US: 40% of respondents believe the share of e-car registrations will be 16–20%.
Western Europe: 33% believe the share will be 6–10%.
Japan: 46% believe the share will be 11–15%.
Brazil: 35% believe the share will be 1-5%
Russia: 33% believe the share will be 16–20%.
India: 25% believe the share will be 6–10%.
China: 32% believe the share will be 11–15%.
In terms of allocating R&D expenditures, the single biggest response around the world (from 42% of respondents) was for the traditional combustion engine. Only 13% voted for alternative propulsion technologies. However, 24% split their spending equally among different technologies and 21% are uncertain how their company splits its expenditure, suggesting a lack of clarity over development strategies, the report notes.
Urbanization and mobility. The survey also found that auto execs generally agreed that in the future, more and more city dwellers will choose not to own a car, preferring to access vehicles and other forms of transport through mobility-as-a-service (MaaS).
A majority of respondents believes that 6-15% of urban inhabitants will use MaaS in the next 15 years. The market for MaaS could be as high as 105 million people in China, 54 million in India, 32 million in the US, 20 million in Brazil and 18 million in Western Europe. In comparison to last year’s survey, these figures are a significant increase.This is largely due to the expected increase of the urban population in China, within which the percentage of potential MaaS users has stayed the same.
For OEMs accustomed to selling and leasing cars, MaaS is to some extent a leap into the unknown. There are a number of ways to achieve positive margins from such new business models, with respondents most optimistic about the provision of added-value services, such as apps for mobile payment and location-aided services.
Two-thirds believe that MaaS could be a profitable solution for the overcrowded megacities of the emerging markets. Resales are seen as an attractive option especially in TRIAD markets, and this could also spread to China, with its anticipated rapid increase in demand for used cars. A higher proportion of respondents from developed countries think that mobility solutions offer opportunities to market e-vehicles.—“14th Annual Global Automotive Executive Survey”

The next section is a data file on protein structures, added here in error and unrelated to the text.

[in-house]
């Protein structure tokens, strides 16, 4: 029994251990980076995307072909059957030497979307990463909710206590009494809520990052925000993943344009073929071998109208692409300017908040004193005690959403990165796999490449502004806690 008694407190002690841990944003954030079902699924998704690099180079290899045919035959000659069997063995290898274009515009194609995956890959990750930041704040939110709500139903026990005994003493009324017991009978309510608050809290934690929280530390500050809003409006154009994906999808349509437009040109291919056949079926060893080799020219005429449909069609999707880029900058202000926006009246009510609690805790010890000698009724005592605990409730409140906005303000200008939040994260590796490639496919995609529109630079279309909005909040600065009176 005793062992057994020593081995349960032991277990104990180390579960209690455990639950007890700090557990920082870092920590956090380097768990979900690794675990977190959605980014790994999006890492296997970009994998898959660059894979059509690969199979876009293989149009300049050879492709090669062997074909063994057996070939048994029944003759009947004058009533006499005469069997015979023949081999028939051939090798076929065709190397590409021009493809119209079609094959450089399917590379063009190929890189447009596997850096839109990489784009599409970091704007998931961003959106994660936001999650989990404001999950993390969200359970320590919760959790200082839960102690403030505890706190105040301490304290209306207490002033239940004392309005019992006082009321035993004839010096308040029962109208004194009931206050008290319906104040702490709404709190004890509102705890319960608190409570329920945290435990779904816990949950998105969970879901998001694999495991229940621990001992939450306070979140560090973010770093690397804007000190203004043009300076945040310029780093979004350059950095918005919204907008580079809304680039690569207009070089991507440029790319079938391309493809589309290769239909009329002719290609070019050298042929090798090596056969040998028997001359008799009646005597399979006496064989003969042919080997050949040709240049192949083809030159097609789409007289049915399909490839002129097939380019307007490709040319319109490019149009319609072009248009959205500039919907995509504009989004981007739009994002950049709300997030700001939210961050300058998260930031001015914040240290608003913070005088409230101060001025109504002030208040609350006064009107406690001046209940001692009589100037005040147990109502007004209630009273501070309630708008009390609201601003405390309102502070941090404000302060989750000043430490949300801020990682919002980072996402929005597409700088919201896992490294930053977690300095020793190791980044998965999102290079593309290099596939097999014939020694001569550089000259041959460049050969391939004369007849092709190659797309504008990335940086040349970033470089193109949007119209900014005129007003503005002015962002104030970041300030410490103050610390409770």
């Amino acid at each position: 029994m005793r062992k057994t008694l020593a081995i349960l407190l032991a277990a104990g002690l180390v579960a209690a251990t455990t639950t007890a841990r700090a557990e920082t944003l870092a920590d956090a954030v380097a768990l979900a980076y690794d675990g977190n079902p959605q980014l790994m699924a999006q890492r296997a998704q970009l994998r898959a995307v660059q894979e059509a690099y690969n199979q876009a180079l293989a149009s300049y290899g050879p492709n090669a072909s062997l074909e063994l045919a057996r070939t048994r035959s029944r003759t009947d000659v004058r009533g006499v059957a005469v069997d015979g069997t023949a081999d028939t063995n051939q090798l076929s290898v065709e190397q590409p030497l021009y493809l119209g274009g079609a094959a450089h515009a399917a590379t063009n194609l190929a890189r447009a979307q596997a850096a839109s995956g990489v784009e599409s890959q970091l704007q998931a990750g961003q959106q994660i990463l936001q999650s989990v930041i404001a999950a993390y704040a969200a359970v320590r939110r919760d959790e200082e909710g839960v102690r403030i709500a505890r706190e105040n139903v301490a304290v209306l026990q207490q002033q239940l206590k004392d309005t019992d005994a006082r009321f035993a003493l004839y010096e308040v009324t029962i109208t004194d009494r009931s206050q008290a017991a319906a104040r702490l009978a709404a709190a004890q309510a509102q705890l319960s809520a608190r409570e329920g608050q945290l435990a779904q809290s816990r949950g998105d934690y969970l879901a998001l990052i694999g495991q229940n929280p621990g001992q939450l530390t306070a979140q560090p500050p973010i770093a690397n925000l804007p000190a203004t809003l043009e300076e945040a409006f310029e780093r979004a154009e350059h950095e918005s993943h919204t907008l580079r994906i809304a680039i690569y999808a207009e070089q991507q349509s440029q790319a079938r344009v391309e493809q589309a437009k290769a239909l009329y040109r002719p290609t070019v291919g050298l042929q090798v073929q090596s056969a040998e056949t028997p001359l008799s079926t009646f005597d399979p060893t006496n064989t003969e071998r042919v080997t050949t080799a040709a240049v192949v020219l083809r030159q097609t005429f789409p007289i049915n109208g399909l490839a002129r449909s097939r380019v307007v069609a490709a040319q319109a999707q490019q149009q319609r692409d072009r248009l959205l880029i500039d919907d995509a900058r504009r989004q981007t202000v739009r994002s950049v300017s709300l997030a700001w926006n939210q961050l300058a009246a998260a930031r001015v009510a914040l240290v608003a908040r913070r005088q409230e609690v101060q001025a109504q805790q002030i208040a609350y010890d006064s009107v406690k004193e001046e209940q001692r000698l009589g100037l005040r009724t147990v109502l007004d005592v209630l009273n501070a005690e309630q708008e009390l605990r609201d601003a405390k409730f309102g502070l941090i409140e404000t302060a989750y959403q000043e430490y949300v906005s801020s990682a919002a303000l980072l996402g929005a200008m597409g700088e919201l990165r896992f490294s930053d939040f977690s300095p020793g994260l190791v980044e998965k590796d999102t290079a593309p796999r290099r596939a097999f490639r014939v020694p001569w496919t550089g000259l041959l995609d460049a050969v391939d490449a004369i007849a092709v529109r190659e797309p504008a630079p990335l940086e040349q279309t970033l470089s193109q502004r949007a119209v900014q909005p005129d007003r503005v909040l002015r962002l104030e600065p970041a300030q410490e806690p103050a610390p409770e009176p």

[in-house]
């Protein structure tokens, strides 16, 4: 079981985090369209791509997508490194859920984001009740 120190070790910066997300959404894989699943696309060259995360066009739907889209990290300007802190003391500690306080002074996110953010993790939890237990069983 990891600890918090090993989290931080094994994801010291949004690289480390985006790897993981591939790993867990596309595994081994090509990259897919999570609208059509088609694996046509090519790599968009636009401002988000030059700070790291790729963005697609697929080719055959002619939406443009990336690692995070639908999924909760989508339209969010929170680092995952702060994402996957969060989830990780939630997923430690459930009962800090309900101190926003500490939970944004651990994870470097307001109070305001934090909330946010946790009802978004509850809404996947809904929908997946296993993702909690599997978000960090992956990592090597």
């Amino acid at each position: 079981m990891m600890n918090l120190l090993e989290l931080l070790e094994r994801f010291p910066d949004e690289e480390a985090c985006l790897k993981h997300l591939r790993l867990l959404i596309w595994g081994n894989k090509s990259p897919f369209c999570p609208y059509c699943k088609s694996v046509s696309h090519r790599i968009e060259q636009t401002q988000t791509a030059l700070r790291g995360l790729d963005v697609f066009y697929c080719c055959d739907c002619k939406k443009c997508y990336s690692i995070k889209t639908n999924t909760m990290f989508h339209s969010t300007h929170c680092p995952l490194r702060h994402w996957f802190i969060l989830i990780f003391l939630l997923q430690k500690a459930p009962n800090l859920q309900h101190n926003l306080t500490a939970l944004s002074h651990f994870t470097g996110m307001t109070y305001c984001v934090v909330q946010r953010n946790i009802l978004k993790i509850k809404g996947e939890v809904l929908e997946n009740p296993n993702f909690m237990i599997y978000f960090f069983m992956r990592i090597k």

Blurring boundaries, changing models. At a high level, the survey finds that a range of global megatrends are blurring the traditional boundaries of the automotive model. Automakers face environmental challenges, growing urbanization, changing customer behavior and the growth of the emerging markets.
These rapid changes are forcing a re-evaluation of traditional business models, as OEMs seek to broaden their core competencies and choose whether to move into multiple new areas or narrow their focus.
|Routes to success. Source: KPMG. Click to enlarge.|
Other areas investigated by the survey include:
Customer behavior and dealers. Online activity is increasing, as is multi-brand availability, with dealers serving as touch points for mobility services, financial services and car servicing. Captive financial service arms are increasingly attractive, especially in emerging markets.
83% of auto execs from the Americas predict that online activity will increase for both dealerships and intermediaries. Only 54% of respondents from TRIAD countries believe the existing dealership model is vital to future success.
Growth and globalization. BRICs’ share of global vehicle sales are expected to near the 50% mark by 2018, with these nations also exporting significant volumes.
While sales and production in Western Europe and Japan continue to decline, the reverse is true for the BRICs. Overcapacity remains an issue, and no efficient solutions have so far been found.
Routes to success. The main growth tactics include new products and new markets, affordable vehicles and sales and price incentives. OEMs favor corporate partnerships over organic expansion, while suppliers are expanding their value chains and diversifying.
Winners and losers. Volkswagen (at number one) and BMW are the only two providers from ‘mature’ economies in the list of top 10 fastest growers. There are four Chinese manufacturers in the top 10.